concurrent UBE than you have processors. The new chips will handle a little more load
Tuning UBE’s is specific to your shop though and is a hard area to suggest tips on. I
would really check the load that long running UBE’s put on your system and the
possibilities of off-loading BSFN’s that users kick off, to run on the server if they tax the
Definitely make sure that your files are setup to handle the MAX 1 TB index size.
Ex. DSPFD – PRODDTA/F0101 (ACCPTHSIZ *MAX1TB).
If you moved from World to OneWorld, these could still be set to *MAX4GB.
Make sure that you utilize OneWorld indexes. World did not always have keys on their
files or logicals, this allowed for duplicate data and would produce several unnecessary
informational messages on OneWorld UBEs
SQL Packages (SQLPKG):
If you are using Client Access (now called iSeries Access, and soon to be changed again),
there is an option to utilize a SQL Package. Setting your DSN up to have a SQL package
for each library will eliminate corruption and the packages from filling up too quickly.
OneWorld like SQLPKG’s to have a max setting of 500Mb, even though the iSeries can
handle much larger (max depends on the OS version). If the SQLPKG gets any larger,
the query will spend more time searching the package than running the query.
These should be cleaned up at least once every two weeks. Anytime a new file is created
or an existing one is modified, this need to be deleted so the SQLPKG will reflect the
If you have a lot of security on your users, these will fill up with security query
information, rather than file information.
To see what is in a SQLPKG – run the command (PRTSQLINF – PRODDTA/****
*SQLPKG). This will printout a spool file with the information.
Note – We have seen that in 8.10, if you run a UBE from the command line with the
RUNUBE command, it will use a different index (or at least do a table scan vs index
scan) for a file, than if you ran that same UBE from within OneWorld. To fix this, we had
to run all the UBE’s from within OneWorld to create the SQLPKG for that UBE in the
system library (E810SYS or B7333SYS).
OneWorld requires journaling to be turned on for numerous files. Hence why OWJRNL
is installed with the upgrade or initial install of OneWorld.
It is beneficial to keep the journals and the journal receivers in a separate ASP than the
rest of the data. This is a good rule for any system that uses journaling or a HA (High
Packages are built in the IFS; they are then deployed to a library and the IFS. When
submitting a full package, turn off journaling of the IFS (if you are using an HA system)
directory /ONEWORLD/PACKAGES/ to speed up the process. When you turn it back
on, double check afterwards that your package has been sent across to your backup
Client Access (iSeries Access):
These settings take a lot of testing because they are specific to your shop and to the
version of both OneWorld and Client Access that you are on. They will also change as
you upgrade and enable new modules.
Ex. The Enable Lazy Close Support – in Xe it was suggested to check this. In E810, we
were having issues with the security kernel not relieving locks on the F98OWSEC,
unchecking this so it forced a close on exit fixed that problem.
Changing the INI is a pretty touchy area. If you have a test server (not environment), that
would be the ideal place to make the change, since this does effect all environments and
can cause some interesting results. Here’s a few tips on the INI settings to look at:
maxNetProcesses=3 There should be 1 for every 3-4 Call Object Kernels
The Lock Manager (sometimes called the TP Monitor) should contain the AS/400
system name (Server= ). With this entry, the Server name will get cached and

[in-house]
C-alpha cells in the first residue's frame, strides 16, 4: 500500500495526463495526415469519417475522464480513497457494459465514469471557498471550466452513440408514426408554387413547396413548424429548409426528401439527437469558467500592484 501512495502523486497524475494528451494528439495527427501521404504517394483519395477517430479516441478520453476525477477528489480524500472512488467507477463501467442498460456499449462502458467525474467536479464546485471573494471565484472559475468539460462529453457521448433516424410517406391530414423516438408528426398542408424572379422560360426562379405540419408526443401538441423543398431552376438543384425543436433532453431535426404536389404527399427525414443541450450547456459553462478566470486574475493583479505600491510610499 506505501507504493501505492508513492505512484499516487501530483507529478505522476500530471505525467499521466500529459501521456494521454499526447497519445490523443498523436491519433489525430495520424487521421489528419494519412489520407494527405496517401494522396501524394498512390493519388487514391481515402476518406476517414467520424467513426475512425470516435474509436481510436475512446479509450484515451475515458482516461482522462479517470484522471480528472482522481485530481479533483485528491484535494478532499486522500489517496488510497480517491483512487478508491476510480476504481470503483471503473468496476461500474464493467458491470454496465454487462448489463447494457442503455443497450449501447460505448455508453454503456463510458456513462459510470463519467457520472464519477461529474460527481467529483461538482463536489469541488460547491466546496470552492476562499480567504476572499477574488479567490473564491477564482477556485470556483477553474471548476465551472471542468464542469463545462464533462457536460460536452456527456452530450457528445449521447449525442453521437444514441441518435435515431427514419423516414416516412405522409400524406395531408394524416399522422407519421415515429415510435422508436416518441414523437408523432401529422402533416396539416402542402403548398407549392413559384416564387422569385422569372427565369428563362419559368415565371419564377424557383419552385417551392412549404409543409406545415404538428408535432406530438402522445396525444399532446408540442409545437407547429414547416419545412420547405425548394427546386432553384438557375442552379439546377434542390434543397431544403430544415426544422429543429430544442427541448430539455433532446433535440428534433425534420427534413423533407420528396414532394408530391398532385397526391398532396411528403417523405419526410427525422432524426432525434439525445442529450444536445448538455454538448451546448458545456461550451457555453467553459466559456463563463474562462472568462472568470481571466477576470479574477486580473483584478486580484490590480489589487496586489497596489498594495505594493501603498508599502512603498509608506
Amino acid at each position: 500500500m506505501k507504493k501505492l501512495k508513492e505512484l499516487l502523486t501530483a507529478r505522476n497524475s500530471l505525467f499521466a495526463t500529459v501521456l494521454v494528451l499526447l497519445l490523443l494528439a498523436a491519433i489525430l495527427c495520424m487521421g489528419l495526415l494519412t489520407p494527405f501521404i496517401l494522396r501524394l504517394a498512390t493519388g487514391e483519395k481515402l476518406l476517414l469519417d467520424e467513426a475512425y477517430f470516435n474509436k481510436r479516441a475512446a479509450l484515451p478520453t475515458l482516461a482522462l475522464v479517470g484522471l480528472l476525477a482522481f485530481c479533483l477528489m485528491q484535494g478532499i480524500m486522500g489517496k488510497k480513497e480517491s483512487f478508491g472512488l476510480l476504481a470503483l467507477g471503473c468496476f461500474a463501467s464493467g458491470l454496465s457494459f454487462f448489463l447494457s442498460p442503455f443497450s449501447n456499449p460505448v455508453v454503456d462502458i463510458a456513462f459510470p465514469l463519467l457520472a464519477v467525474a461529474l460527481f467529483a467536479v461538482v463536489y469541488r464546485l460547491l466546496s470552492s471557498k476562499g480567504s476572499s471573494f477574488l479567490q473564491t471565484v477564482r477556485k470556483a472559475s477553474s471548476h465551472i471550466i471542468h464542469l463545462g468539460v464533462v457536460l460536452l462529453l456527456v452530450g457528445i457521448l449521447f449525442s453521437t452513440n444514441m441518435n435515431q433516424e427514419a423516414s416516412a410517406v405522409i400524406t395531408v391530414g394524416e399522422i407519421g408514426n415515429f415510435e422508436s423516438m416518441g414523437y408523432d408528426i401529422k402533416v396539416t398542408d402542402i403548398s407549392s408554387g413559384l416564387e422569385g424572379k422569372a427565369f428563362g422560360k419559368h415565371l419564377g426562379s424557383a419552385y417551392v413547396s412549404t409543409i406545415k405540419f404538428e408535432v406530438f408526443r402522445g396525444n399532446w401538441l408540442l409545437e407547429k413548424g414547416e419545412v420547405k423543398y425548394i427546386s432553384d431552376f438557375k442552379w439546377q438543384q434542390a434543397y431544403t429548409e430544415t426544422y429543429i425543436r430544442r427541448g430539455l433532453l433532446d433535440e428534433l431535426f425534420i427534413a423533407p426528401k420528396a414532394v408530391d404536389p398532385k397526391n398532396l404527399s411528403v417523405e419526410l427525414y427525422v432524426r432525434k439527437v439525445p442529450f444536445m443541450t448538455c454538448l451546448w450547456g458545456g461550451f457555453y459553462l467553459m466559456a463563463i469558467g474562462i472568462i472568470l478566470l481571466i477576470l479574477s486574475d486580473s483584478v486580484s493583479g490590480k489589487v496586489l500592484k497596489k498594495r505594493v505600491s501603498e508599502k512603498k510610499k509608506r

UBE’s that refer to it will run faster (anytime a UBE has to log the system it ran
on and the time will benefit from this). This also helps any Master BSFN that
runs on the server for data integrity.
[NETWORK QUEUE SETTINGS]
InstallERSpecs=N (This is primarily for the Event Rules)
Configuring your kernels – again this area is my suggestions only, but I will describe
what they are for and you can determine how many to put in.
Description Number of Kernels
[JDENET_KERNEL_DEF2] 1 per CPU -1 (if you have 8 processors, then set this to 7)
The UBE_Kernel does not do all the UBE work. UBE’s will run in their designated JOBQ’s, not
solely through here. UBE’s and package installs run as RUNBATCH processes on the server.
Data replication Kernel
[JDENET_KERNEL_DEF4] 1 for every 50 concurrent users
Security Kernel – Processes will fail if there are not enough security kernels. Users will also get
the message that the security kernel is busy. Set the max to follow the rule in number of kernels,
but the Autostart to 1 or 2.
There can only be one Lock Manager running
This is the Call Object Kernel. This runs not only the MBF’s but all BSFN’s mapped to the
server. This will take some toying with to get tuned for your shop.
The JDBNET (server-to-server) Kernel should start with 1, add more if you utilize it more.
[JDENET_KERNEL_DEF8] (Xe and prior) 1 per CPU
The Package Build Kernel should follow closely the same guidelines as the UBE Kernel. This is
replaced with DEF11 in later releases.
You should only need one SAW Kernel. One CNC and Admins will use SAW.
There is really only one Scheduler per system
[JDENET_KERNEL_DEF11] 1 per CPU
Same as DEF8, the JDE Queue is what is important rather than the number of Kernels.
There can only be one UBE Subsystem Kernel
[JDENET_KERNEL_DEF13 - 24]
These are all new to 8.10 & 8.11 and I have not spent a lot of time tweaking these & testing them.
As any iSeries Admin will tell you – the more disk arms you have on a system, the faster
Last Minute Notes:
Make sure that you are current on OS400 cumulative updates and the APARs. If you use
TSE’s and seeing sluggish performance, try setting them to 16 color mode instead of the
default 256 color mode. You don’t need a lot of colors in OneWorld (I’m color blind and
function just fine in there).
This is personal documentation from Kristian Bryant and not PeopleSoft. Changes
to enhance performance should be done with careful consideration and not during
peak load times.